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Yesterday, we wrote about a former Squire Patton Boggs associate who took to the Internet to decry the gender discrimination, sexual harassment, and "a very clear glass ceiling" found at major law firms. At many firms, the mother of two claimed, "having a baby apparently makes you worth less as a lawyer."

Her complaints line up with what many others have said: the male-dominated legal industry can be a horrible place for mothers. And it's a pretty terrible place to be a father as well, according to the experience of male lawyers who've sought to take paternity leave.

A disgruntled ex-BigLaw associate took to Reddit yesterday to call out her old firm and explain why she left the law. Kristen Jarvis Johnson says she was a partner-track associate for nine years with Squire Patton Boggs. While at the firm, she experienced "blatant gender discrimination, sexual harassment, and a very clear glass ceiling," she wrote on Reddit.

So Johnson quit her job, walked away from her a nearly $400,000-a-year income, and now wants everyone to know just how awful her time in BigLaw was. Spoiler alert: it was pretty awful.

Among marijuana enthusiasts, April 20th is one of the most important holidays of the year -- a day to celebrate "420," or the semi-mythical code for marijuana. But marijuana isn't just for dirty hippies and shiftless college students these days. With the spread of legalization and decriminalization, weed is becoming big business and weed law is becoming a significant practice area.

So, what better way to celebrate 420 this 4/20 than by catching up to the latest weed-related legal developments with some dank CLEs?

Forget Atticus Finch, the Supreme Court, or BigLaw partner paychecks. We've got a new source of legal inspiration for you: Dolly Parton. And by inspiration, we're not talking about humming along to 'Jolene' as you type up a memo, either.

There's actually a lot to learn from the endless career of one of country music's most famous singers. Here are three lessons from Dolly Parton that we think plenty of attorneys can take to heart.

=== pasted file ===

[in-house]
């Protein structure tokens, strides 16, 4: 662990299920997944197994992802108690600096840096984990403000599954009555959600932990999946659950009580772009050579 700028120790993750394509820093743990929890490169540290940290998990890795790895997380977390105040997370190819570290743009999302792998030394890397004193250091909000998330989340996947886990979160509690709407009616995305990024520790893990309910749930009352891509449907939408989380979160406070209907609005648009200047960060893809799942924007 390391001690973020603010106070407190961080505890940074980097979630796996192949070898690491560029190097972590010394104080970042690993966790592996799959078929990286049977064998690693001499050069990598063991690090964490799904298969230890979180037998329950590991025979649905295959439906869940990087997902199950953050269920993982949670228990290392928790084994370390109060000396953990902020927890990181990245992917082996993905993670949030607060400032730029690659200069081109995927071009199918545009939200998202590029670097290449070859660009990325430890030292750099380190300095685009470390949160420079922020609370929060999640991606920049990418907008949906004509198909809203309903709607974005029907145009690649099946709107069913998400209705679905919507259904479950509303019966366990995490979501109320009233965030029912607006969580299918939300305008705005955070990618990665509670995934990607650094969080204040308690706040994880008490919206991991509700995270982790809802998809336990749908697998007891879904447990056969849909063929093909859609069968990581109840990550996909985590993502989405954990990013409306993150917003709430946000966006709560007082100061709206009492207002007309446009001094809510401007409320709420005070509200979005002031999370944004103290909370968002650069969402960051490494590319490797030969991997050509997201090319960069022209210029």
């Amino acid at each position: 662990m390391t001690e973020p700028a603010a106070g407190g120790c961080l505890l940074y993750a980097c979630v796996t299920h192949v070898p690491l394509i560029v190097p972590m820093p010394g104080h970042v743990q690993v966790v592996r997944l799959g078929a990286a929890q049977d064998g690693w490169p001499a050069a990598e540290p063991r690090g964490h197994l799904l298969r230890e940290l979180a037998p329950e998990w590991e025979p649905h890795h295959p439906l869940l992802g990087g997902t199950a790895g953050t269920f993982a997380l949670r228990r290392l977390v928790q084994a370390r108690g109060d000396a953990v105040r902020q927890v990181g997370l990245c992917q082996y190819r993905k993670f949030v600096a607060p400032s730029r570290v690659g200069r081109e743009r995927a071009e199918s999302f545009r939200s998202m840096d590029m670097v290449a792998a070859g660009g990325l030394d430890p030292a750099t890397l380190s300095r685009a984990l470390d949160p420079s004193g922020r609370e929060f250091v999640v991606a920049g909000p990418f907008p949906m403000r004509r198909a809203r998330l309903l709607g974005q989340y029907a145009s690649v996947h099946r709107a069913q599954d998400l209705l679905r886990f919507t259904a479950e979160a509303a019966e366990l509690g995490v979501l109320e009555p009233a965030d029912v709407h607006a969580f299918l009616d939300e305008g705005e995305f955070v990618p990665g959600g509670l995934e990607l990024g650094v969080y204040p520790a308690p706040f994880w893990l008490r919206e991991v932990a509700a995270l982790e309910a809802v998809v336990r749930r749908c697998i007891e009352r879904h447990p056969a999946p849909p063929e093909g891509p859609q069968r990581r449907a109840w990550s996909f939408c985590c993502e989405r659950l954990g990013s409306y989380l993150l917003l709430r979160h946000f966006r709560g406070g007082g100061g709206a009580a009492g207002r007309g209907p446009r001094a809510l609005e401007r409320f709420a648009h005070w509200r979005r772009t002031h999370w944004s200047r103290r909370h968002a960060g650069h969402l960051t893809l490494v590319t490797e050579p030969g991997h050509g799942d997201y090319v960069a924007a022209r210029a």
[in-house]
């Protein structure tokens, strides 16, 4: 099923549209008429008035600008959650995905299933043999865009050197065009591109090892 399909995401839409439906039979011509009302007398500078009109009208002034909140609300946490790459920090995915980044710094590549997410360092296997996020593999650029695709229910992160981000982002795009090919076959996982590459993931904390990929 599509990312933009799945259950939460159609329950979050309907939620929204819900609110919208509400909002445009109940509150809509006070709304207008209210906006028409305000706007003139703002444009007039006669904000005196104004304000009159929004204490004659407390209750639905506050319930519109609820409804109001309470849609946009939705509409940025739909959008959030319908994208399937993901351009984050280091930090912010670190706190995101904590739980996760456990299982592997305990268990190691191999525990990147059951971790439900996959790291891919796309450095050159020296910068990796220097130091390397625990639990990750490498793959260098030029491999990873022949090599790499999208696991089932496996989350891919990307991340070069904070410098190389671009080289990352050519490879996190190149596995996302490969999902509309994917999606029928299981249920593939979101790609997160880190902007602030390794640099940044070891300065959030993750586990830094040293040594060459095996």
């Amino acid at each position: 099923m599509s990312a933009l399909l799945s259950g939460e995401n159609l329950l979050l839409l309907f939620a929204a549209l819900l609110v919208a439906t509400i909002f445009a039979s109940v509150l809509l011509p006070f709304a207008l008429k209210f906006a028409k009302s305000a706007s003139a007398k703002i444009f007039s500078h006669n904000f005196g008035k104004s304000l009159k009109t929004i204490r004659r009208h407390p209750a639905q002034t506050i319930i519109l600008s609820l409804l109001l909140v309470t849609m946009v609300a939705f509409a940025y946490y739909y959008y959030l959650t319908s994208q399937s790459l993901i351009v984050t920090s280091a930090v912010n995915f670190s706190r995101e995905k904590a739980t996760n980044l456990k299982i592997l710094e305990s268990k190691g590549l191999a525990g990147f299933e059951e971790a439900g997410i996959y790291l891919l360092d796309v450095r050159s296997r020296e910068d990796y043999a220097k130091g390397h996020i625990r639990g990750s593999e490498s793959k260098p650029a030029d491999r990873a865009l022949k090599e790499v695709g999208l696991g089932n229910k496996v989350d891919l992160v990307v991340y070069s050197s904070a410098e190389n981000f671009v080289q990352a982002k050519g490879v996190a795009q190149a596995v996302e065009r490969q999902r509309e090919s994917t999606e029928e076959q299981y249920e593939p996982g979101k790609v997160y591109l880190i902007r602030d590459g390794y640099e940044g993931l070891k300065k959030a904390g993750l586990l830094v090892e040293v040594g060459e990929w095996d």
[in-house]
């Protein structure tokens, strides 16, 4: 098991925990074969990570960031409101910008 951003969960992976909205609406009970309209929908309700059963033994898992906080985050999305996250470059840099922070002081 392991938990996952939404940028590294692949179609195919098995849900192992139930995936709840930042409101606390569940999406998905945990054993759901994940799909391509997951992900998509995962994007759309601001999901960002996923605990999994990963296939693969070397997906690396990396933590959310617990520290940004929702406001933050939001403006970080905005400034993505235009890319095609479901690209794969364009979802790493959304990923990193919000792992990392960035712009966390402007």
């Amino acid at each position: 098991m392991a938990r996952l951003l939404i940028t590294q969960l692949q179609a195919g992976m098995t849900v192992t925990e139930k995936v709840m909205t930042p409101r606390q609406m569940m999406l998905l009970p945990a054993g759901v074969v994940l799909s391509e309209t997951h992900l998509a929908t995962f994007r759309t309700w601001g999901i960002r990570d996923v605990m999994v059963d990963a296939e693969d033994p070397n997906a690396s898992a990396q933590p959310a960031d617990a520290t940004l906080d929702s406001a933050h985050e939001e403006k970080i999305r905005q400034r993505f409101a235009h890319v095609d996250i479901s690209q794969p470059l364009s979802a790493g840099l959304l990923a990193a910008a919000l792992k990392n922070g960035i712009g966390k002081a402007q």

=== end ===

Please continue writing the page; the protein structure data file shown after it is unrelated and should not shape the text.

Obama's Life Advice to a Law Student

President Obama recently fielded questions from audience members at his town-hall-meeting in Baton Rouge, Louisiana, including one question from an enthusiastic Tulane 2L: How can I and my friends be more like you and the First Lady?

This vague question gave the President an opportunity to drop some excellent life advice for future legal professionals.

Burnout is endemic in the legal profession. And we're not talking run of the mill dislike for your job -- if you're not skipping in to work every morning, we don't blame you -- but full-on "I'd rather in be in an ISIS prison than here" giving up.

But just because burnout is common doesn't mean you have to succumb to it. With a little awareness and a little work, attorneys can help make sure they're not debilitated by depression, dread, and dislike for their job. Here are five simple resolutions that can help you stave off, or recover from, lawyer burnout.

Plenty of lawyers regret their career choice. The long hours, tedious work, crushing student debt, and poor job market aren't exactly the kinds of things that make you pat yourself on the back every morning. But that's just the negative yin to lawyering's positive yang.

Being a lawyer is a great career. You should love what you do. Here are six reasons why.

How to Avoid Accidental Lawyer-Client Relationships

Now that the holidays are upon us, no doubt family and friends have taken this opportunity to descend upon you like a cloud of locusts looking to mooch legal advice. It's inevitable.

A casual comment about the nature of law is one thing, but then actually giving advice is entirely another. Doing the latter will almost certainly implicate the attorney-client relationship (ACR).

How Do You Avoid Lawyer Burnout?

Do you hate your job as a lawyer? Do you not feel satisfied in the work you do? Unfortunately, it seems that lawyers are particularly prone to asking themselves these probing questions. Lawyers' personality types generally tend to put them especially at risk of depression and burnout, and some won't even recognize the problem until it's too late.

Sure, the New Year is still a few weeks away, but that's no reason to avoid planning your 2016 resolutions. Ignore the naysayers that say New Year's resolutions are a silly tradition. There's no better time than the start of 2016 to make the changes that will make 2016 your year, whether your goals are making it rain or making a career change.

Here are our ten best New Year's resolutions for attorneys in 2016.